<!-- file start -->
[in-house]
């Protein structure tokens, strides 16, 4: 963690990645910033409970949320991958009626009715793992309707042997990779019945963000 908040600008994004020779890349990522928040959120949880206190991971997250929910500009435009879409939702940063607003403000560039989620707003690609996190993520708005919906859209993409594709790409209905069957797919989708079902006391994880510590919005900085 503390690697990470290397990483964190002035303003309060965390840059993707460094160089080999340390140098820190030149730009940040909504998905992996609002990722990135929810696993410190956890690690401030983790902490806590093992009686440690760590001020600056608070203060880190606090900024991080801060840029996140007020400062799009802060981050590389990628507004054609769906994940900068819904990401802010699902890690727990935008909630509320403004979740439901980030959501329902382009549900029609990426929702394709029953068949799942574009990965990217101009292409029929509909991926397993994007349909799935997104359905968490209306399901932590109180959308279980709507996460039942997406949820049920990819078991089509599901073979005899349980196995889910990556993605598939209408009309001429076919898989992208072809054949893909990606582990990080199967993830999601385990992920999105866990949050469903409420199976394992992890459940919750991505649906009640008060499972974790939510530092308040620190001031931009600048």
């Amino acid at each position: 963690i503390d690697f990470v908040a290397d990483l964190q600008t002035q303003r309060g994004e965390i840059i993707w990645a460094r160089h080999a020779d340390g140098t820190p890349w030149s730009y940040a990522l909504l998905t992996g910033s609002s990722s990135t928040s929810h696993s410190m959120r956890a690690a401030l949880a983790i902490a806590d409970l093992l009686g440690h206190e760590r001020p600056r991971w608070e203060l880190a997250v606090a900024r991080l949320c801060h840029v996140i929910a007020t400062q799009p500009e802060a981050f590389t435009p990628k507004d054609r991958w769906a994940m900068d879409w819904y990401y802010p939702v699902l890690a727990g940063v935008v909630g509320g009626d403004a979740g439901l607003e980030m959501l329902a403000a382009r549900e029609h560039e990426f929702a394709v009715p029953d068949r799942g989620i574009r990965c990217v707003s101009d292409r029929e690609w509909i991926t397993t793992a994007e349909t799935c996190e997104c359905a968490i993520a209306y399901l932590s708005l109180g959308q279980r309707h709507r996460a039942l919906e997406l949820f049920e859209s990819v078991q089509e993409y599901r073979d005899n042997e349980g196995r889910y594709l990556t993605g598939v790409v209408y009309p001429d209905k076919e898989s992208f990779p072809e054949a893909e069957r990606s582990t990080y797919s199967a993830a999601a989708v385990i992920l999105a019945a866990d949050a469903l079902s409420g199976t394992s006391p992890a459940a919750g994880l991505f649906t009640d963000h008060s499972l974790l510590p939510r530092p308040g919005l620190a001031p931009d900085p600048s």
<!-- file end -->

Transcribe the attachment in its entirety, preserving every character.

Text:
[in-house]
């Protein structure tokens, strides 16, 4: 963690990645910033409970949320991958009626009715793992309707042997990779019945963000 908040600008994004020779890349990522928040959120949880206190991971997250929910500009435009879409939702940063607003403000560039989620707003690609996190993520708005919906859209993409594709790409209905069957797919989708079902006391994880510590919005900085 503390690697990470290397990483964190002035303003309060965390840059993707460094160089080999340390140098820190030149730009940040909504998905992996609002990722990135929810696993410190956890690690401030983790902490806590093992009686440690760590001020600056608070203060880190606090900024991080801060840029996140007020400062799009802060981050590389990628507004054609769906994940900068819904990401802010699902890690727990935008909630509320403004979740439901980030959501329902382009549900029609990426929702394709029953068949799942574009990965990217101009292409029929509909991926397993994007349909799935997104359905968490209306399901932590109180959308279980709507996460039942997406949820049920990819078991089509599901073979005899349980196995889910990556993605598939209408009309001429076919898989992208072809054949893909990606582990990080199967993830999601385990992920999105866990949050469903409420199976394992992890459940919750991505649906009640008060499972974790939510530092308040620190001031931009600048």
């Amino acid at each position: 963690i503390d690697f990470v908040a290397d990483l964190q600008t002035q303003r309060g994004e965390i840059i993707w990645a460094r160089h080999a020779d340390g140098t820190p890349w030149s730009y940040a990522l909504l998905t992996g910033s609002s990722s990135t928040s929810h696993s410190m959120r956890a690690a401030l949880a983790i902490a806590d409970l093992l009686g440690h206190e760590r001020p600056r991971w608070e203060l880190a997250v606090a900024r991080l949320c801060h840029v996140i929910a007020t400062q799009p500009e802060a981050f590389t435009p990628k507004d054609r991958w769906a994940m900068d879409w819904y990401y802010p939702v699902l890690a727990g940063v935008v909630g509320g009626d403004a979740g439901l607003e980030m959501l329902a403000a382009r549900e029609h560039e990426f929702a394709v009715p029953d068949r799942g989620i574009r990965c990217v707003s101009d292409r029929e690609w509909i991926t397993t793992a994007e349909t799935c996190e997104c359905a968490i993520a209306y399901l932590s708005l109180g959308q279980r309707h709507r996460a039942l919906e997406l949820f049920e859209s990819v078991q089509e993409y599901r073979d005899n042997e349980g196995r889910y594709l990556t993605g598939v790409v209408y009309p001429d209905k076919e898989s992208f990779p072809e054949a893909e069957r990606s582990t990080y797919s199967a993830a999601a989708v385990i992920l999105a019945a866990d949050a469903l079902s409420g199976t394992s006391p992890a459940a919750g994880l991505f649906t009640d963000h008060s499972l974790l510590p939510r530092p308040g919005l620190a001031p931009d900085p600048s």